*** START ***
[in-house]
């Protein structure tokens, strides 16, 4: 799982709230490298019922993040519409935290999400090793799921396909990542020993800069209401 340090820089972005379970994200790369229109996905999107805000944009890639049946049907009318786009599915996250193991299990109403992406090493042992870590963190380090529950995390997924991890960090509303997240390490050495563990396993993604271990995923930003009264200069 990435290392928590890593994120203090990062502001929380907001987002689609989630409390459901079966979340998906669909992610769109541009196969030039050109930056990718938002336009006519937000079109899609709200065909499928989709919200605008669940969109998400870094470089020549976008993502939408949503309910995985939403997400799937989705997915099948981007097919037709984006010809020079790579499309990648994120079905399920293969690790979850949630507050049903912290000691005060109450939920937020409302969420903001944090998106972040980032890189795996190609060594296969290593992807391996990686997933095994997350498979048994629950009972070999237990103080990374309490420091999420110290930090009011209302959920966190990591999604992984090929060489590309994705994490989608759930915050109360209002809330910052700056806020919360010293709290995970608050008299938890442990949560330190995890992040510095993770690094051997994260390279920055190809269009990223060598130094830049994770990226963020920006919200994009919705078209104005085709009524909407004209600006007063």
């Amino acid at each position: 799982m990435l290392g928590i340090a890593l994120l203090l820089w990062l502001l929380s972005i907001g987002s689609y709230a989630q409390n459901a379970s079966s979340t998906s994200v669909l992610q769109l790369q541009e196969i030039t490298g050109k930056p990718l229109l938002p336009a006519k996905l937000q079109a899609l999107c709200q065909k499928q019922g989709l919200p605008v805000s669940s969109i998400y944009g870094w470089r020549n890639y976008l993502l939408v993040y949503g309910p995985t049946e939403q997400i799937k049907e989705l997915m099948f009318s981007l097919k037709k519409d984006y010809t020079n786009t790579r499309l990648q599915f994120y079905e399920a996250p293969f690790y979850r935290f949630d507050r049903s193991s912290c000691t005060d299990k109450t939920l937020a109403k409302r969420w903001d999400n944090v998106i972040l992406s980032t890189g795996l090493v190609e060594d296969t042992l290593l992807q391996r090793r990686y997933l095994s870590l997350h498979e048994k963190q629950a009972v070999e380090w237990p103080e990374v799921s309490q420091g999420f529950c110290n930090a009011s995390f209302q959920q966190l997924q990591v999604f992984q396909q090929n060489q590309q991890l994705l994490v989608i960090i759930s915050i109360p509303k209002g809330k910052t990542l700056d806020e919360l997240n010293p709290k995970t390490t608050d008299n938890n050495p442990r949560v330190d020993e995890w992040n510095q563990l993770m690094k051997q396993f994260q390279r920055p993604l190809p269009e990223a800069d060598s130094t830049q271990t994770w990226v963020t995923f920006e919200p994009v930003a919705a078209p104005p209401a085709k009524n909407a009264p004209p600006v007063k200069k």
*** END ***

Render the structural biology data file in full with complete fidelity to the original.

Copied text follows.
[in-house]
């Protein structure tokens, strides 16, 4: 799982709230490298019922993040519409935290999400090793799921396909990542020993800069209401 340090820089972005379970994200790369229109996905999107805000944009890639049946049907009318786009599915996250193991299990109403992406090493042992870590963190380090529950995390997924991890960090509303997240390490050495563990396993993604271990995923930003009264200069 990435290392928590890593994120203090990062502001929380907001987002689609989630409390459901079966979340998906669909992610769109541009196969030039050109930056990718938002336009006519937000079109899609709200065909499928989709919200605008669940969109998400870094470089020549976008993502939408949503309910995985939403997400799937989705997915099948981007097919037709984006010809020079790579499309990648994120079905399920293969690790979850949630507050049903912290000691005060109450939920937020409302969420903001944090998106972040980032890189795996190609060594296969290593992807391996990686997933095994997350498979048994629950009972070999237990103080990374309490420091999420110290930090009011209302959920966190990591999604992984090929060489590309994705994490989608759930915050109360209002809330910052700056806020919360010293709290995970608050008299938890442990949560330190995890992040510095993770690094051997994260390279920055190809269009990223060598130094830049994770990226963020920006919200994009919705078209104005085709009524909407004209600006007063």
């Amino acid at each position: 799982m990435l290392g928590i340090a890593l994120l203090l820089w990062l502001l929380s972005i907001g987002s689609y709230a989630q409390n459901a379970s079966s979340t998906s994200v669909l992610q769109l790369q541009e196969i030039t490298g050109k930056p990718l229109l938002p336009a006519k996905l937000q079109a899609l999107c709200q065909k499928q019922g989709l919200p605008v805000s669940s969109i998400y944009g870094w470089r020549n890639y976008l993502l939408v993040y949503g309910p995985t049946e939403q997400i799937k049907e989705l997915m099948f009318s981007l097919k037709k519409d984006y010809t020079n786009t790579r499309l990648q599915f994120y079905e399920a996250p293969f690790y979850r935290f949630d507050r049903s193991s912290c000691t005060d299990k109450t939920l937020a109403k409302r969420w903001d999400n944090v998106i972040l992406s980032t890189g795996l090493v190609e060594d296969t042992l290593l992807q391996r090793r990686y997933l095994s870590l997350h498979e048994k963190q629950a009972v070999e380090w237990p103080e990374v799921s309490q420091g999420f529950c110290n930090a009011s995390f209302q959920q966190l997924q990591v999604f992984q396909q090929n060489q590309q991890l994705l994490v989608i960090i759930s915050i109360p509303k209002g809330k910052t990542l700056d806020e919360l997240n010293p709290k995970t390490t608050d008299n938890n050495p442990r949560v330190d020993e995890w992040n510095q563990l993770m690094k051997q396993f994260q390279r920055p993604l190809p269009e990223a800069d060598s130094t830049q271990t994770w990226v963020t995923f920006e919200p994009v930003a919705a078209p104005p209401a085709k009524n909407a009264p004209p600006v007063k200069k």